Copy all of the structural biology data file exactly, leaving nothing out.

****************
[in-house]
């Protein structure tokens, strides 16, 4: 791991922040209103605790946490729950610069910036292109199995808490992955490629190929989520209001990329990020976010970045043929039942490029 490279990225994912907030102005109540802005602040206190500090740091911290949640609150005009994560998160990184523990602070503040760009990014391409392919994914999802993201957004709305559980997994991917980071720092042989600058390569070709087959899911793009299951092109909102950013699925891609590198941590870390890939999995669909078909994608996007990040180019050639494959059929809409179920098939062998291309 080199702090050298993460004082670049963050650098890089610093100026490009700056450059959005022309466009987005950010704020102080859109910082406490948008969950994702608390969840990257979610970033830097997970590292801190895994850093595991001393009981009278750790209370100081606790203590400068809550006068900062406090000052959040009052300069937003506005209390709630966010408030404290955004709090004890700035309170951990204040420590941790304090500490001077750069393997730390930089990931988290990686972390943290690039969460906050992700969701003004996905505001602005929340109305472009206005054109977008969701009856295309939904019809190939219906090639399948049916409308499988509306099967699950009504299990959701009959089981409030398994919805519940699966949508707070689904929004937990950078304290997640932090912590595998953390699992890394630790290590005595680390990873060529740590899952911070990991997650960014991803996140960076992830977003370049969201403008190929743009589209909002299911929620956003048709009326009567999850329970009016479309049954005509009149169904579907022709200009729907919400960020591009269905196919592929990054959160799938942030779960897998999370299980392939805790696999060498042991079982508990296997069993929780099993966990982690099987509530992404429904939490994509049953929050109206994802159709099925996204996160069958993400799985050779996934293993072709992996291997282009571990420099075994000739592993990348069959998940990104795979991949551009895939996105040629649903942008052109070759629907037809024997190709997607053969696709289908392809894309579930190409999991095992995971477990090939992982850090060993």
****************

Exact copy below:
[in-house]
């Protein structure tokens, strides 16, 4: 791991922040209103605790946490729950610069910036292109199995808490992955490629190929989520209001990329990020976010970045043929039942490029 490279990225994912907030102005109540802005602040206190500090740091911290949640609150005009994560998160990184523990602070503040760009990014391409392919994914999802993201957004709305559980997994991917980071720092042989600058390569070709087959899911793009299951092109909102950013699925891609590198941590870390890939999995669909078909994608996007990040180019050639494959059929809409179920098939062998291309 080199702090050298993460004082670049963050650098890089610093100026490009700056450059959005022309466009987005950010704020102080859109910082406490948008969950994702608390969840990257979610970033830097997970590292801190895994850093595991001393009981009278750790209370100081606790203590400068809550006068900062406090000052959040009052300069937003506005209390709630966010408030404290955004709090004890700035309170951990204040420590941790304090500490001077750069393997730390930089990931988290990686972390943290690039969460906050992700969701003004996905505001602005929340109305472009206005054109977008969701009856295309939904019809190939219906090639399948049916409308499988509306099967699950009504299990959701009959089981409030398994919805519940699966949508707070689904929004937990950078304290997640932090912590595998953390699992890394630790290590005595680390990873060529740590899952911070990991997650960014991803996140960076992830977003370049969201403008190929743009589209909002299911929620956003048709009326009567999850329970009016479309049954005509009149169904579907022709200009729907919400960020591009269905196919592929990054959160799938942030779960897998999370299980392939805790696999060498042991079982508990296997069993929780099993966990982690099987509530992404429904939490994509049953929050109206994802159709099925996204996160069958993400799985050779996934293993072709992996291997282009571990420099075994000739592993990348069959998940990104795979991949551009895939996105040629649903942008052109070759629907037809024997190709997607053969696709289908392809894309579930190409999991095992995971477990090939992982850090060993």